Andrew Paley Blog Leg 4

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Jason going over the side with the stab frame and new crawler unit for the deep profiler. The entire dive was around 9 hours in the end but was still very interesting to watch even if only for a small part. Credit: M. Elend, University of Washington, V21.
August 26-27: Arriving at Axial Seamount

The 26th was slow and easy-going given the nature of the dive involved. J2-1372 was a lengthy and involved process dealing with the Deep Profiler vehicle and cleaning the mooring cable, which all in all took around 7 hours to complete at the end of the day. The Deep Profiler Mooring is made of multiple parts, including a float at the top, the cable, the vehicle itself, and finally the mooring or anchor on the seafloor.

Personally, the vehicles are one of my favorite instruments on the cabled array as, with the help of a docking station, they physically anchor themselves to the cable and traverse up and down the water column with a pair of wheels, allowing them to seamlessly profile the deep ocean for a given distance while taking measurements of all kinds of fun ocean water properties. However, the dive itself isn’t all that exciting as while it is all an important part of keeping the array running, most of our time was spent cleaning the cable, which involves using a specialized brush attached to the ROV and moving up and down the length of the cable, (approximately 600 m), at what can only be described as a painfully slow rate of 10 m/min.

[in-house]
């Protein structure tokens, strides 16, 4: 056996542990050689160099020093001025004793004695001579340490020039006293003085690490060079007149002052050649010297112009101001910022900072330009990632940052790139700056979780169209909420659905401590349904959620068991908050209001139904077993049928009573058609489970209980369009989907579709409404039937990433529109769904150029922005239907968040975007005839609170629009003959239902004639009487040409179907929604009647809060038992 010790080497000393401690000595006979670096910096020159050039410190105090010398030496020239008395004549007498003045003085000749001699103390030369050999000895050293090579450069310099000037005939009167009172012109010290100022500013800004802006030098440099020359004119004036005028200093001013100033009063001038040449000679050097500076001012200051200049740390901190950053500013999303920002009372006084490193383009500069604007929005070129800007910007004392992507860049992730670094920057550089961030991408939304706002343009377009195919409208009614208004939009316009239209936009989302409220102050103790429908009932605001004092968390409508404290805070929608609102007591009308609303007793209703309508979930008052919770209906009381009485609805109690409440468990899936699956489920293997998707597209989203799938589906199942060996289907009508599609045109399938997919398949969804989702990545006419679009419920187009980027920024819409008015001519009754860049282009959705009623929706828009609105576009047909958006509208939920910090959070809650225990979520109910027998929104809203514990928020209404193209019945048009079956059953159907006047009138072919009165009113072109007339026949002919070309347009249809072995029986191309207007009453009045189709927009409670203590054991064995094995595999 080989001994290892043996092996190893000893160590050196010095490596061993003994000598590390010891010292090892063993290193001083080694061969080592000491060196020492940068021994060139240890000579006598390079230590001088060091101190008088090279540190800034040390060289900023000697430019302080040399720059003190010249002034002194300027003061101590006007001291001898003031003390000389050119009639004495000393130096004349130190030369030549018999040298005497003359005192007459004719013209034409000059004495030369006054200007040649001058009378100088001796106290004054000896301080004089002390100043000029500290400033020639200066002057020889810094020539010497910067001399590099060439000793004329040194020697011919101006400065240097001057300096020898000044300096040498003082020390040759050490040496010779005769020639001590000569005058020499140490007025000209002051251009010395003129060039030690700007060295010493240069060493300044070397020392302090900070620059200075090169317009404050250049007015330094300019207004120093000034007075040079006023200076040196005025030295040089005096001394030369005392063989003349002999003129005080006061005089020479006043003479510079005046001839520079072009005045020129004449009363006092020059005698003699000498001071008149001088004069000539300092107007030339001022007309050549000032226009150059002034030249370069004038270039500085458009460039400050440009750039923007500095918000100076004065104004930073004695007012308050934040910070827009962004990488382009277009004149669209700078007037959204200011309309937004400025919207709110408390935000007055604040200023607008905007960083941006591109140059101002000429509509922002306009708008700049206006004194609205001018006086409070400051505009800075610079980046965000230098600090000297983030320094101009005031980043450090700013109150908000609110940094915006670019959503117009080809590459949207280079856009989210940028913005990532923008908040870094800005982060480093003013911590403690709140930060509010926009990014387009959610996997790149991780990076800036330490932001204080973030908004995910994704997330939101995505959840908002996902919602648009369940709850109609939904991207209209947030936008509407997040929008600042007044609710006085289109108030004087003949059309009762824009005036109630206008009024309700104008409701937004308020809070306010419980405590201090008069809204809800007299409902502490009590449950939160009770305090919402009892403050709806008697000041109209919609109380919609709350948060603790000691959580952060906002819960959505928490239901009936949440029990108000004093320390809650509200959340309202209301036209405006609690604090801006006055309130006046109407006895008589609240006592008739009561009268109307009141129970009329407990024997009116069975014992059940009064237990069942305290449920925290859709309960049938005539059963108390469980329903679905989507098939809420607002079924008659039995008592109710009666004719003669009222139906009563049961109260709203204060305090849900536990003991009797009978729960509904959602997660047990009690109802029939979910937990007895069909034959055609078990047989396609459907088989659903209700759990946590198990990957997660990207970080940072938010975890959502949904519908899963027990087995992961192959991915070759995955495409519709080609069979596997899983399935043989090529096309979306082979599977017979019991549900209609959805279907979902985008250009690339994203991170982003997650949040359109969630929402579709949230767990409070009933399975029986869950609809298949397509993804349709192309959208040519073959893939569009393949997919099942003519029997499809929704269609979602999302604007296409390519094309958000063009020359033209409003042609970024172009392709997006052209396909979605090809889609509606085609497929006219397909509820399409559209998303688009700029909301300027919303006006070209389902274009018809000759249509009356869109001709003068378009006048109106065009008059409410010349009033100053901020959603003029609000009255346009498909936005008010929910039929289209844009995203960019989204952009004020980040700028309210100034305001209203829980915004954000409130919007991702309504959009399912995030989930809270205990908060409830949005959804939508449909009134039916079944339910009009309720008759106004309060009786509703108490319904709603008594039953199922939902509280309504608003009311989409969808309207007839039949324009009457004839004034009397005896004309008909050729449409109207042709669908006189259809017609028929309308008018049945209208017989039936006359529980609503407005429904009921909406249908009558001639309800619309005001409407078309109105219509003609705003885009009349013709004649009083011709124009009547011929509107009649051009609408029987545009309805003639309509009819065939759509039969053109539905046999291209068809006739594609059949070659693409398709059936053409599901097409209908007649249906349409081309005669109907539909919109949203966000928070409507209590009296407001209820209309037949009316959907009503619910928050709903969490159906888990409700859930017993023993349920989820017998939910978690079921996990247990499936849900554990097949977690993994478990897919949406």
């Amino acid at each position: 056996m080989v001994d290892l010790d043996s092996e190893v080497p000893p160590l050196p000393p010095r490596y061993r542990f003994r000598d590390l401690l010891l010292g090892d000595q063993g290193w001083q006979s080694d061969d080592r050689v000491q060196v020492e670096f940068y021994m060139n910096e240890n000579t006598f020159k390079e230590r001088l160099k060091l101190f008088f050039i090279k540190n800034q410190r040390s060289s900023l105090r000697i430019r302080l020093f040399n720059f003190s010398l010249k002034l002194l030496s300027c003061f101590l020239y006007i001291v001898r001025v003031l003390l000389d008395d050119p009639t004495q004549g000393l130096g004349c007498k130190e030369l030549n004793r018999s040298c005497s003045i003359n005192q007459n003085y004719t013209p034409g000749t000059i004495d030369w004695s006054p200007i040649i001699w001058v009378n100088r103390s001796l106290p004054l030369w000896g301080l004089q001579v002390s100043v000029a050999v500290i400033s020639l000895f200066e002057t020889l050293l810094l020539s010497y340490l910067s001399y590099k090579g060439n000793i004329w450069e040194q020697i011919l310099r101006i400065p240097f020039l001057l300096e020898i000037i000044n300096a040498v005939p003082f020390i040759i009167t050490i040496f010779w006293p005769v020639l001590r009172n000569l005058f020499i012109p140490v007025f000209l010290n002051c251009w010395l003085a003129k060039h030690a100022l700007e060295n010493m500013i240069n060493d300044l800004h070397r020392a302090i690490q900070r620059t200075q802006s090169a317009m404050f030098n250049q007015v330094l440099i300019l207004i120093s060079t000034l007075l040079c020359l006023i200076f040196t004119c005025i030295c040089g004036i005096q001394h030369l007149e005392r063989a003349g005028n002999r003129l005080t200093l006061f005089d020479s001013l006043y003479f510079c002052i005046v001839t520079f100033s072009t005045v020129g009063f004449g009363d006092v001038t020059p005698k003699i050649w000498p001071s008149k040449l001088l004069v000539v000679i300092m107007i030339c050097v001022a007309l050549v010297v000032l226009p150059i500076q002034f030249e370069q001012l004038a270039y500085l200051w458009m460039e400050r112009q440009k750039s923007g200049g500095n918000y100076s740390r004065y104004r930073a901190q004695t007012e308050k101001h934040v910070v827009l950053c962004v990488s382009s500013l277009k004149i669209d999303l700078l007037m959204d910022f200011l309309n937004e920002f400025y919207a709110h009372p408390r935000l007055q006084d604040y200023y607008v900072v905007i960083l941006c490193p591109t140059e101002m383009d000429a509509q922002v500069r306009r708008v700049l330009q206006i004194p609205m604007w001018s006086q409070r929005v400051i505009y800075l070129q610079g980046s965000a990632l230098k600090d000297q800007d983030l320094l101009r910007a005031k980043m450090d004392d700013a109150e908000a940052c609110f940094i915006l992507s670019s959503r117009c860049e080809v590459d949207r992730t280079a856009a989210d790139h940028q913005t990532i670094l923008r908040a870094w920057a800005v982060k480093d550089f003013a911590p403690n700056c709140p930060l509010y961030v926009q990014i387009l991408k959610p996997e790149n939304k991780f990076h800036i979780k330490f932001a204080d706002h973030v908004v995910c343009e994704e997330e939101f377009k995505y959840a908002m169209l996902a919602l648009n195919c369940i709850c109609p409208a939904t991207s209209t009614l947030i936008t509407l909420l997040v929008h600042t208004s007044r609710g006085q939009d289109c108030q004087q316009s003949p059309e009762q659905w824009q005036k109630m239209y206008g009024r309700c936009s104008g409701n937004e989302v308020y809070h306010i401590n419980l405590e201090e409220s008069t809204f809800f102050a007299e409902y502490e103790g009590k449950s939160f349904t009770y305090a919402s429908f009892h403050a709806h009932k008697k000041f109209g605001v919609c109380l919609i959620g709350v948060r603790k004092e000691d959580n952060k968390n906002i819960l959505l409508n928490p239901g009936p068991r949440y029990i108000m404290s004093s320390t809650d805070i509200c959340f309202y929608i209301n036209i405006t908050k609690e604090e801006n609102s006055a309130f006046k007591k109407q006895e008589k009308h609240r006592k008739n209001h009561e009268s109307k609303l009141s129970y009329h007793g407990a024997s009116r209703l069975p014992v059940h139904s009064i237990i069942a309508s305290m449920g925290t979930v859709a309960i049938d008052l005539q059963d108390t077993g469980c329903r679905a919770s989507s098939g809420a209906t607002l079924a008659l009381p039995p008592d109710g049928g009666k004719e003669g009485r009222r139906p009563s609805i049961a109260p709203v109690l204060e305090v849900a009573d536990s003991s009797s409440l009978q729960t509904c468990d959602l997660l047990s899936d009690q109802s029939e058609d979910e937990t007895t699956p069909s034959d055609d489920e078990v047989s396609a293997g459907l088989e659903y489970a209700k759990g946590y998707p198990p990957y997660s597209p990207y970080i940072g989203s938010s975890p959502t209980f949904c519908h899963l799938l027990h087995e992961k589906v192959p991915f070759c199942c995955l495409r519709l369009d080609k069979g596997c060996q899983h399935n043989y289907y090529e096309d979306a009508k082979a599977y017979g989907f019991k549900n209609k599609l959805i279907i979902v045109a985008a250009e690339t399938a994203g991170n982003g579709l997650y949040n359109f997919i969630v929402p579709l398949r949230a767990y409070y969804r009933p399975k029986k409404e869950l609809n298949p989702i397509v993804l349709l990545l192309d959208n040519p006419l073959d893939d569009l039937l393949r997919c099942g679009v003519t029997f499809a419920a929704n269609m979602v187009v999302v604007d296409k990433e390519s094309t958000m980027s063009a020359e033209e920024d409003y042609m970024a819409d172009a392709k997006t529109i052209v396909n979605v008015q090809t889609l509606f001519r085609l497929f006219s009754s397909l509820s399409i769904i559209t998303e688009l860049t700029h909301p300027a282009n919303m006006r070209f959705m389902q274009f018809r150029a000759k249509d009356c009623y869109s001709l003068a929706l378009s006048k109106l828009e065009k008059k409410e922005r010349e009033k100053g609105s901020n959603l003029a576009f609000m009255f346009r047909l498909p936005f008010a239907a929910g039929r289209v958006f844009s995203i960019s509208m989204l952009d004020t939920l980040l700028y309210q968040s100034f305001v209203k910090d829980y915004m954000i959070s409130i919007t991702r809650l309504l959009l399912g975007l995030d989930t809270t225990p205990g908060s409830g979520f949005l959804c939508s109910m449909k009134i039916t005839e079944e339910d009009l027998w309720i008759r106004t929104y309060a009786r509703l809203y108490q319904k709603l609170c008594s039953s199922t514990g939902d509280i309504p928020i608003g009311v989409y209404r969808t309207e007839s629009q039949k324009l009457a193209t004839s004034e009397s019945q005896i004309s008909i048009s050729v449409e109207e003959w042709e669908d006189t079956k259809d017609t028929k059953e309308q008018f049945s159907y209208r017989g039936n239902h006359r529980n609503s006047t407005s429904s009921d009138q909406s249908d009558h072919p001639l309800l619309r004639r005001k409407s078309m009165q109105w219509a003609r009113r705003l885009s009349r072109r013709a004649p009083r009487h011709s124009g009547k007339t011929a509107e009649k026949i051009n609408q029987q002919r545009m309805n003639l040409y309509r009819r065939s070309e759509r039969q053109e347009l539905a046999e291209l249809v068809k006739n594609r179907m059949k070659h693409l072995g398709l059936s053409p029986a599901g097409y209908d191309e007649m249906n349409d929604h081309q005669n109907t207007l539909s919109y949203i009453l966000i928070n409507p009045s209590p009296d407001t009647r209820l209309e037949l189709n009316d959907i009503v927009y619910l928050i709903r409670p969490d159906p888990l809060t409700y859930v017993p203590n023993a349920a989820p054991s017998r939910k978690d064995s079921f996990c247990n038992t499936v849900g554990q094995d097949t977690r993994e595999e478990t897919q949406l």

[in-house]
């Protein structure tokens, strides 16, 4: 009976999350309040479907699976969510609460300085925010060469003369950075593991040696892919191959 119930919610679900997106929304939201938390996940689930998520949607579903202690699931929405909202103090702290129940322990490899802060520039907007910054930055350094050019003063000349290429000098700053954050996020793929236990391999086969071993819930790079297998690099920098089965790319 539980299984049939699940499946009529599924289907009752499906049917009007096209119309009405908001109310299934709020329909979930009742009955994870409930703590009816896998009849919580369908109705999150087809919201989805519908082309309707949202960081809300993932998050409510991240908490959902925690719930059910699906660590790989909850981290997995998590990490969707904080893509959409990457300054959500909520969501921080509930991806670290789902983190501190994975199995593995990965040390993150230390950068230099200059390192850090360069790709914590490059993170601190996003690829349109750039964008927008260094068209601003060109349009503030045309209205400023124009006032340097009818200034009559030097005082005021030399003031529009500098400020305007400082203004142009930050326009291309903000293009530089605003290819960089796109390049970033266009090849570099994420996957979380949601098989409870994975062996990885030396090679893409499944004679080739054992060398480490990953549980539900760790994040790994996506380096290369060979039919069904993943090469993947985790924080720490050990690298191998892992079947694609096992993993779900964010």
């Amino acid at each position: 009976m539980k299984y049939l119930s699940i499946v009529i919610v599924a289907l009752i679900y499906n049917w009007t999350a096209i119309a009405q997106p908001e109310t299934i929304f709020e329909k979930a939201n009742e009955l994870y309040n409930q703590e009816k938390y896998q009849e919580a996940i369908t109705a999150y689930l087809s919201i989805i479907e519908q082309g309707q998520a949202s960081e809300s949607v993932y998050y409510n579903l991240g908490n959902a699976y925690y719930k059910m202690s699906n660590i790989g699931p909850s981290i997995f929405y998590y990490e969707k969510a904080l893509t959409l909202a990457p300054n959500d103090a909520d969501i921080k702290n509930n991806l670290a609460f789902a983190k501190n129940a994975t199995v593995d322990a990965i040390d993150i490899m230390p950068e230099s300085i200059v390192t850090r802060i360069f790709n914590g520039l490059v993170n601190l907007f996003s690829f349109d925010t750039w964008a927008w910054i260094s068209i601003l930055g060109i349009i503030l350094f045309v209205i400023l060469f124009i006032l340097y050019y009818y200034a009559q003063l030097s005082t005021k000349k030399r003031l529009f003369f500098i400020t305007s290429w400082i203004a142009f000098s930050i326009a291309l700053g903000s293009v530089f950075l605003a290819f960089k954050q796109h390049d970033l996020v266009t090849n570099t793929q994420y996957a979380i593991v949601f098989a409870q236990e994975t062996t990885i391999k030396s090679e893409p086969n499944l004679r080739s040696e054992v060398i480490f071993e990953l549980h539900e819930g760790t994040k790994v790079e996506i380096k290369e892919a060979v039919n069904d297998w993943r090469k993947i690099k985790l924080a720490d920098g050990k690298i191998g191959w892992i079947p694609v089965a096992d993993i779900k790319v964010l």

After the cable was scrubbed clean, the new crawler was then attached to the cable itself with the help of a specialized frame on the forward end of Jason before finally ascending to the surface.

From there, we began our transit to the Axial Eastern Caldera site. On the way I got to learn all about how to rig a CTD instrument for deployment in the undervator, as well as to get the instrument ready itself. CTDs, which stand for Conductivity, Temperature, and Depth, are specialized oceanographic instruments that can take continuous measurements on the properties of the water column at a given depth. The cabled units used by the Regional Cabled Array are like the ones in the rosette aboard the Thompson only rather than working in conjunction with Niskin bottles, these instruments take in continuous water samples that provide a constant stream of data.

With the help of my APL engineer friend, I got to assist in molly-coating the connectors to prevent ground faults, as well as making and attaching eel grips, which provide strain relief for the connectors/cables so that they aren’t damaged during deployment.